One of the key problems in global warming is aircraft emissions.
The world's fleet of roughly 17,000 commerical aircraft produces a terrific amount of greenhouse gases which it also emits at high altitude where the effects are considerably more pronounced. Even the aircraft condensation trails (those white plumes you sometimes see overhead) are problematic because they trap the heat of sunlight.
The trouble is, nobody wants to take the blame for aviation GHGs. As George Monbiot explains in his book Heat, Tony Blair's ambitious target for British GHG emission reductions doesn't take into account aircraft emissions or their planned increase. He notes that, even if Britain otherwise meets its GHG reduction targets, the increased GHG from expanded commercial aviation will more than offset that. As Monbiot points out, Britain is embarked on an ambitious aviation expansion programme including new airport construction that adds the equivalent of one Heathrow per year.
Is this really true? All you need to do is read Boeing press releases to see that it's very true. Four years ago, Boeing predicted the commercial fleet would double to 34,000 aircraft by 2022. Boeing last week estimated that the global market would grow by almost 27,000 planes worth $2.8 trillion in the next 20 years, with 36% of that growth coming from Asia-Pacific.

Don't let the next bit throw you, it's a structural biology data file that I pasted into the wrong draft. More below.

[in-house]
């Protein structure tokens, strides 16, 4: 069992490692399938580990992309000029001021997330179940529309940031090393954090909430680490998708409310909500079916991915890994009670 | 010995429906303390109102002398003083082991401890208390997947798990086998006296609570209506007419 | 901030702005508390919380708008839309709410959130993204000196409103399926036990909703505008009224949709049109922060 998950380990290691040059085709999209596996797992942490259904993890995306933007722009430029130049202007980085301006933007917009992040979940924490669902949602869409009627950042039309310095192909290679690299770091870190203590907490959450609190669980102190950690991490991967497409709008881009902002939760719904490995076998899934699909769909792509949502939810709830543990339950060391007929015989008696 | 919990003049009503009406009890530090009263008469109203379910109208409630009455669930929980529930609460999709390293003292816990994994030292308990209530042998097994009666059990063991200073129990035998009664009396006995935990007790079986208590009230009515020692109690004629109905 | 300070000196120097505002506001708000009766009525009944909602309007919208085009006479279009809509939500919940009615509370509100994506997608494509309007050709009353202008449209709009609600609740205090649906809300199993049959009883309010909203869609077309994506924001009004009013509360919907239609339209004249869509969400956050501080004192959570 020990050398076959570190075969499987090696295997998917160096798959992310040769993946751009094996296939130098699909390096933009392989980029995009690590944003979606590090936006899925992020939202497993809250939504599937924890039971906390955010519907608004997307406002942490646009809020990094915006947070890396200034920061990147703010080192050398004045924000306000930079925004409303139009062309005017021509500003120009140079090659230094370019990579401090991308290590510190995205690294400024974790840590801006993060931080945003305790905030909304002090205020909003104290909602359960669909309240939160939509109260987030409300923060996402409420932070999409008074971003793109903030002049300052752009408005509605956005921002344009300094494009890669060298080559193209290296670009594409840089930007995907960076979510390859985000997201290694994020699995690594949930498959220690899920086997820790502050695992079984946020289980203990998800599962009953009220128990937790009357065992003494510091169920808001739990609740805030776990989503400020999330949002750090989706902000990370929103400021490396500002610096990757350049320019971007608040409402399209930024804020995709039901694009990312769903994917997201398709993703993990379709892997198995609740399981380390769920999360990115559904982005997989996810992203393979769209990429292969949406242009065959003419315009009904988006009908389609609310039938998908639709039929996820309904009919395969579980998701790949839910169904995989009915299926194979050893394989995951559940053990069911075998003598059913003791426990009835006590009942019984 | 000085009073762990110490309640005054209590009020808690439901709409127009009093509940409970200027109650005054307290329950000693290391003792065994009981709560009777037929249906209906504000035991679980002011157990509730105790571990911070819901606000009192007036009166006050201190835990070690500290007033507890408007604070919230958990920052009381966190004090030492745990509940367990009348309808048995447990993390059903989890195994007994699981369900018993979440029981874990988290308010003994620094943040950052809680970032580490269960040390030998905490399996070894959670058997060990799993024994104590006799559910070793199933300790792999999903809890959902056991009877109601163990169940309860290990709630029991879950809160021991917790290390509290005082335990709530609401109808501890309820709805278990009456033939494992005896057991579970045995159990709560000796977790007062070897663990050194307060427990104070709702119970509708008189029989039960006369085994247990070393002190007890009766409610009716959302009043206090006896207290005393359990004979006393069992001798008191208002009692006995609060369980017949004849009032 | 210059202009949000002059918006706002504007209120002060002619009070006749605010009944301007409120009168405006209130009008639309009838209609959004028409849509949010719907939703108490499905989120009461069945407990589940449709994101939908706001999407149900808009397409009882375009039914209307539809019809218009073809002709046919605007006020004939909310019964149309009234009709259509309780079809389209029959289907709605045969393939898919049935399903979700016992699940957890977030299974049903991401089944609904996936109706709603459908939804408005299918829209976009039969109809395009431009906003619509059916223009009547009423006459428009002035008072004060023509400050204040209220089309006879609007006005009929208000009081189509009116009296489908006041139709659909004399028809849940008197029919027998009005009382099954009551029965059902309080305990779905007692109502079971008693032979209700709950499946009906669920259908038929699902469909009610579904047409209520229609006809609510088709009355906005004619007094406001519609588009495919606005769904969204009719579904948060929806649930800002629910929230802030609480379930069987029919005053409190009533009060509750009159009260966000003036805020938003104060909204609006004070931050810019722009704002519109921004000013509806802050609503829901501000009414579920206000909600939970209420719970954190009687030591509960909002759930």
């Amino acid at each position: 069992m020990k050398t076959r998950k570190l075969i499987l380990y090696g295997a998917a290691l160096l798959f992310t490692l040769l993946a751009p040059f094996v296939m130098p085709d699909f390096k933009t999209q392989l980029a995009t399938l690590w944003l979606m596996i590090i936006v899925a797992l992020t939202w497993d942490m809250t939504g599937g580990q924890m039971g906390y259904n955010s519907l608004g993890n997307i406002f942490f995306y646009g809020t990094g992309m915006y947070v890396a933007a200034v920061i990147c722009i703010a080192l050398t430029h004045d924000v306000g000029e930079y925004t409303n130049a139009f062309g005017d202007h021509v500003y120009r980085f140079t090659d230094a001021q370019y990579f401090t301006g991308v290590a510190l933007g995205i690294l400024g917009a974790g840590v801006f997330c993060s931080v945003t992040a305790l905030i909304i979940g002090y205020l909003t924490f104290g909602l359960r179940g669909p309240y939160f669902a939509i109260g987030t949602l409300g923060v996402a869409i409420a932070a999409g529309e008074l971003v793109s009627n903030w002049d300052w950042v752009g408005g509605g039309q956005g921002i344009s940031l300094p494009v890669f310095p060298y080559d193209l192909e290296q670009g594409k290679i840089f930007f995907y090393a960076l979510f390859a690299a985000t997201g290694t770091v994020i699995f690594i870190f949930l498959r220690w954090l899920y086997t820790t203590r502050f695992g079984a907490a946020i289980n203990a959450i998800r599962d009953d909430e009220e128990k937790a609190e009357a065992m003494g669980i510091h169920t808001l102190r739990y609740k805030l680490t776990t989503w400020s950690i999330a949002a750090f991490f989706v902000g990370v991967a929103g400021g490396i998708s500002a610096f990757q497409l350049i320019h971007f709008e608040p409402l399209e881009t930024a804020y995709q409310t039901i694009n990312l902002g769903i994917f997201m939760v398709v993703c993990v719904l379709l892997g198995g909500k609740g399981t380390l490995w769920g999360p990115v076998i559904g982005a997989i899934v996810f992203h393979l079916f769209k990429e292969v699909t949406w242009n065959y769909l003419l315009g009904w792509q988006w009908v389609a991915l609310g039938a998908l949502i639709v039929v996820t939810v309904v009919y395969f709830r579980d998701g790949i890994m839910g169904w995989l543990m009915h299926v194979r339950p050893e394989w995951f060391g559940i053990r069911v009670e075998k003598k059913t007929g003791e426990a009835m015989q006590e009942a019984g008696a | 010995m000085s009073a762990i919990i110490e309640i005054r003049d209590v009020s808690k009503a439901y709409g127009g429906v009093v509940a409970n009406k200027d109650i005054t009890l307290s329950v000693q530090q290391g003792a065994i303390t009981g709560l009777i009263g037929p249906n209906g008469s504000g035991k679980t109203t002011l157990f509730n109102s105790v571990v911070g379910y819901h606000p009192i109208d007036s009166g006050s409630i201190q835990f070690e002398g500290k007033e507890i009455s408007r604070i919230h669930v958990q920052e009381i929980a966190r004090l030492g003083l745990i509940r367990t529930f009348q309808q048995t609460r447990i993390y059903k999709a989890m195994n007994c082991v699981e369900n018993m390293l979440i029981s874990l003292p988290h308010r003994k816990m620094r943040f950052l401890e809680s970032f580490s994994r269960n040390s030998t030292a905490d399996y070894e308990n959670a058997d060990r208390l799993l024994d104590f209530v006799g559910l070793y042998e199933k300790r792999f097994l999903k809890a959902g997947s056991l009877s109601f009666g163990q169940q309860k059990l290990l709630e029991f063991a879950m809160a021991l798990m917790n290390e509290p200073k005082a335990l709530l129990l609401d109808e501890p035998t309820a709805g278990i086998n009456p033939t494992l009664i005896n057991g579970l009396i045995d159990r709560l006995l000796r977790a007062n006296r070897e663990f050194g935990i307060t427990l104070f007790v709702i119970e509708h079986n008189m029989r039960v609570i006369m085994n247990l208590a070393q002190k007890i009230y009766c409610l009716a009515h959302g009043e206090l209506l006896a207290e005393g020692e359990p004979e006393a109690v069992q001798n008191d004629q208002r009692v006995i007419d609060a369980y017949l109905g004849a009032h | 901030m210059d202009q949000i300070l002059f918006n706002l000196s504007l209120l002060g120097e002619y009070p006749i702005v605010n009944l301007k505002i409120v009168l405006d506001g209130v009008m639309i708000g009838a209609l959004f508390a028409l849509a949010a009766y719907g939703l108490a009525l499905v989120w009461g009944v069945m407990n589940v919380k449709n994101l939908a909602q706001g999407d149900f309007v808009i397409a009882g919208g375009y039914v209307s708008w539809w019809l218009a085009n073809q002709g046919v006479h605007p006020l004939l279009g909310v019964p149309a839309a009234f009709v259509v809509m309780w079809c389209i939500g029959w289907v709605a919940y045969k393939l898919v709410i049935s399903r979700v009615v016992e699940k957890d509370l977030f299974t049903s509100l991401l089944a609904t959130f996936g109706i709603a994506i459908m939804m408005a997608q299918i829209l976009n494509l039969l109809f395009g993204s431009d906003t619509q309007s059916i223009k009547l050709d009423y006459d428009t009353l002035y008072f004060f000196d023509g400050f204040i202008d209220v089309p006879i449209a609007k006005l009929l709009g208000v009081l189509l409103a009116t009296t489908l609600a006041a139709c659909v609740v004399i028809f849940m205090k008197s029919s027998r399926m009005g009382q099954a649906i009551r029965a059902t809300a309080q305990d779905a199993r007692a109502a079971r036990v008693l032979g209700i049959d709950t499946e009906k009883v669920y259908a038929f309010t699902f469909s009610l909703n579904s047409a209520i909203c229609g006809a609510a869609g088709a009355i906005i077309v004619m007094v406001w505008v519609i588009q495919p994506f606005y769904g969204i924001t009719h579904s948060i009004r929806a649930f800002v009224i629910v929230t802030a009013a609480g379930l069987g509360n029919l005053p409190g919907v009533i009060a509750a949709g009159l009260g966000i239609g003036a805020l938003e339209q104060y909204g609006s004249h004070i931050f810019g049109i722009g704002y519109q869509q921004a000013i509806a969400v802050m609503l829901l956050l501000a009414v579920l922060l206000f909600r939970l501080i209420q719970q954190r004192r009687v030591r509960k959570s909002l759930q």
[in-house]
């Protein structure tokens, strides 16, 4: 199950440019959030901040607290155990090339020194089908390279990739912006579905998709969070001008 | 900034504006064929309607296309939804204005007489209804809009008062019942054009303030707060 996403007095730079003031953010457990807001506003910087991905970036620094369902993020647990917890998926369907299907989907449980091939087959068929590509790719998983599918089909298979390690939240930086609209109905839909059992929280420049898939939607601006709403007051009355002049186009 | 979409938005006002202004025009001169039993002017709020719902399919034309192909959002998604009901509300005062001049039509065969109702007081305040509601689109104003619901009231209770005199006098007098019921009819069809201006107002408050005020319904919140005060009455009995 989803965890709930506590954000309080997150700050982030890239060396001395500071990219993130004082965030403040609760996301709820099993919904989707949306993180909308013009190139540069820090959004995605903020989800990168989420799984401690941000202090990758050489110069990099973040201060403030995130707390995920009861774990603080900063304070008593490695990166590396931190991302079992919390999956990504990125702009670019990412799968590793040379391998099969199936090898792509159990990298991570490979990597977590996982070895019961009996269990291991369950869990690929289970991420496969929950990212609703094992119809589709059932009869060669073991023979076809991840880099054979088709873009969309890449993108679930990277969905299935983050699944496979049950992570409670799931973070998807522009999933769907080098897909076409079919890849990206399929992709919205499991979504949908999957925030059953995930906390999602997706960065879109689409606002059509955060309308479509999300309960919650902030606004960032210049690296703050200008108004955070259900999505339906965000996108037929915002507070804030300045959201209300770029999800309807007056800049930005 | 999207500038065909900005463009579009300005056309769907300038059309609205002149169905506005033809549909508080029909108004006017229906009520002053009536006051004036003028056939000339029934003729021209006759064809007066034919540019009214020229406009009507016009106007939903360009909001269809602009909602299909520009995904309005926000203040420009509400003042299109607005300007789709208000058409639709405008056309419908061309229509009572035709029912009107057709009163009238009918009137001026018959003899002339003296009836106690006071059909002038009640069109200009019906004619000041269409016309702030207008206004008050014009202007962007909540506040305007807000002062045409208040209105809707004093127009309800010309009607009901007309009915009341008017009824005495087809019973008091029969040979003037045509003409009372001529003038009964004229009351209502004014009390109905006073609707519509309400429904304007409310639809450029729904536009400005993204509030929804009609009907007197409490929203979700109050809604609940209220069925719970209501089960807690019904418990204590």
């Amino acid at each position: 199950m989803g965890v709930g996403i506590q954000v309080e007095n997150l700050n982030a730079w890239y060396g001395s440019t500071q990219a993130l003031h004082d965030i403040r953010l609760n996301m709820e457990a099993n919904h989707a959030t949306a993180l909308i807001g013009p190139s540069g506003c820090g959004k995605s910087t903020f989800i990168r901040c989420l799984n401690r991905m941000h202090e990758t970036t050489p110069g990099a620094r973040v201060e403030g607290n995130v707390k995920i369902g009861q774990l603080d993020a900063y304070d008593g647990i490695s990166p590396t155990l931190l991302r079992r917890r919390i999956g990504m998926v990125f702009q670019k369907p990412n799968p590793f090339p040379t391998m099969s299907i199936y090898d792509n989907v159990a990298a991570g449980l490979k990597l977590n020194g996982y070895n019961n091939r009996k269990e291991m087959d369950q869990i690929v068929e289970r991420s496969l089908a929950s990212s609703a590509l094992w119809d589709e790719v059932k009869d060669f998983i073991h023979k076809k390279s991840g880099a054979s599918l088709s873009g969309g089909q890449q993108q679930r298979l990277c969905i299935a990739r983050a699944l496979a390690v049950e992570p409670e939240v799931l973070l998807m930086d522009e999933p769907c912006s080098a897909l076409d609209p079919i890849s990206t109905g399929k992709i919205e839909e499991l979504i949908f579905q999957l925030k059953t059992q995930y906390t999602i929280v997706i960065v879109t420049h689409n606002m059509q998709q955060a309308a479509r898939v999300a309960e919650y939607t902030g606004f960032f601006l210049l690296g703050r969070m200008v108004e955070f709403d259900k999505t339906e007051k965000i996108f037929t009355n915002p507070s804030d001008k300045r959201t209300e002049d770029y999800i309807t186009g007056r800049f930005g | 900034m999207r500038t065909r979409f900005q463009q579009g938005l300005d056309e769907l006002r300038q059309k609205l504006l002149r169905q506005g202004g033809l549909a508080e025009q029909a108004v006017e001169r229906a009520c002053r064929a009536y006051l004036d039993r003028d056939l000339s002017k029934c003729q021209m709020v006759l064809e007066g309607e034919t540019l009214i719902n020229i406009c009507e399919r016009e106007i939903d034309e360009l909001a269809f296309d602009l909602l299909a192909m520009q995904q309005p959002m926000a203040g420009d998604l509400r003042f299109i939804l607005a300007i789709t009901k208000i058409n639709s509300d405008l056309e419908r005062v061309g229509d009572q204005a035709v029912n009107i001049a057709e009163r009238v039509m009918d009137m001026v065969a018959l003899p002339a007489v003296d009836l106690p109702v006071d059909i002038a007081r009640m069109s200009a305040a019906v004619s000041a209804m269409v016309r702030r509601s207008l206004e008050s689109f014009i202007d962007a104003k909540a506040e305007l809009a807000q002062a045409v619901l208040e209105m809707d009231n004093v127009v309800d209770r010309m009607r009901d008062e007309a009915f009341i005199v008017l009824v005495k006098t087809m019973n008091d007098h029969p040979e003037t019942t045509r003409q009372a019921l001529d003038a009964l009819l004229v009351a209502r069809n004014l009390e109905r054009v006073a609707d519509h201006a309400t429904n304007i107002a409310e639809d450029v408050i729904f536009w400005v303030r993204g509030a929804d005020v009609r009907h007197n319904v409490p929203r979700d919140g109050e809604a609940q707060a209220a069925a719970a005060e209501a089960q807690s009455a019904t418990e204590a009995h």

This represents a massive increase in commerical aviation in just two decades and, despite the faint promises of cleaner technologies to come, we're going to be stuck with today's technology for the foreseeable future.
The biggest problem at the moment is that world governments continue to be reluctant to recognize this problem. Nobody wants to add aviation GHGs to their carbon equation. That would throw the books right out the window. Ultimately only governments can take responsibility for curbing aviation GHG emissions. Until that happens, take any of their climate change promises with a very large grain of salt.